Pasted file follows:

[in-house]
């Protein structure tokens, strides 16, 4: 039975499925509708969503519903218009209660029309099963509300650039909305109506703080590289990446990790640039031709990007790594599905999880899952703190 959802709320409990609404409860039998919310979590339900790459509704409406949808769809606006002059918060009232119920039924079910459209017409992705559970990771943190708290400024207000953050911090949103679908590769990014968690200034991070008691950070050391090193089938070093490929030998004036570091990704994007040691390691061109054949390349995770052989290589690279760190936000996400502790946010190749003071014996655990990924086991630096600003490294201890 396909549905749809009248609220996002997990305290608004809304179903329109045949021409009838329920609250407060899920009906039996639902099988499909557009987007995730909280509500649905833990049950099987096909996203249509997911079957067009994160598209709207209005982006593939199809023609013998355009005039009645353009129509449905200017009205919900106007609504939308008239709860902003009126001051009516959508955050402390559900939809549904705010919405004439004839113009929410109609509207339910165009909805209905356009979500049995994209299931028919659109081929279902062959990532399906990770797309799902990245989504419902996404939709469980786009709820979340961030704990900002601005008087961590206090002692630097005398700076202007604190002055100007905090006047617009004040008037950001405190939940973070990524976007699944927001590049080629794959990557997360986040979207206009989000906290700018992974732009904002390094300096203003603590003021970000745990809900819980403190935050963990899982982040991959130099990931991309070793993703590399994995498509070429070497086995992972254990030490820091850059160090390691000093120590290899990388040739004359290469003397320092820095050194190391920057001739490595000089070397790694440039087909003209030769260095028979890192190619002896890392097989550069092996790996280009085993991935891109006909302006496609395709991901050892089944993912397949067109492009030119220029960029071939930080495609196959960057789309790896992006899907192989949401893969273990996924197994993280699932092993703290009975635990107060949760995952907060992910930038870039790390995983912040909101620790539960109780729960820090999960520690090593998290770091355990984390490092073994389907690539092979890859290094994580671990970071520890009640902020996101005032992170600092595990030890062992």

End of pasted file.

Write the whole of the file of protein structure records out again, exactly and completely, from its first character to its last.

[in-house]
């Protein structure tokens, strides 16, 4: 039975499925509708969503519903218009209660029309099963509300650039909305109506703080590289990446990790640039031709990007790594599905999880899952703190 959802709320409990609404409860039998919310979590339900790459509704409406949808769809606006002059918060009232119920039924079910459209017409992705559970990771943190708290400024207000953050911090949103679908590769990014968690200034991070008691950070050391090193089938070093490929030998004036570091990704994007040691390691061109054949390349995770052989290589690279760190936000996400502790946010190749003071014996655990990924086991630096600003490294201890 396909549905749809009248609220996002997990305290608004809304179903329109045949021409009838329920609250407060899920009906039996639902099988499909557009987007995730909280509500649905833990049950099987096909996203249509997911079957067009994160598209709207209005982006593939199809023609013998355009005039009645353009129509449905200017009205919900106007609504939308008239709860902003009126001051009516959508955050402390559900939809549904705010919405004439004839113009929410109609509207339910165009909805209905356009979500049995994209299931028919659109081929279902062959990532399906990770797309799902990245989504419902996404939709469980786009709820979340961030704990900002601005008087961590206090002692630097005398700076202007604190002055100007905090006047617009004040008037950001405190939940973070990524976007699944927001590049080629794959990557997360986040979207206009989000906290700018992974732009904002390094300096203003603590003021970000745990809900819980403190935050963990899982982040991959130099990931991309070793993703590399994995498509070429070497086995992972254990030490820091850059160090390691000093120590290899990388040739004359290469003397320092820095050194190391920057001739490595000089070397790694440039087909003209030769260095028979890192190619002896890392097989550069092996790996280009085993991935891109006909302006496609395709991901050892089944993912397949067109492009030119220029960029071939930080495609196959960057789309790896992006899907192989949401893969273990996924197994993280699932092993703290009975635990107060949760995952907060992910930038870039790390995983912040909101620790539960109780729960820090999960520690090593998290770091355990984390490092073994389907690539092979890859290094994580671990970071520890009640902020996101005032992170600092595990030890062992």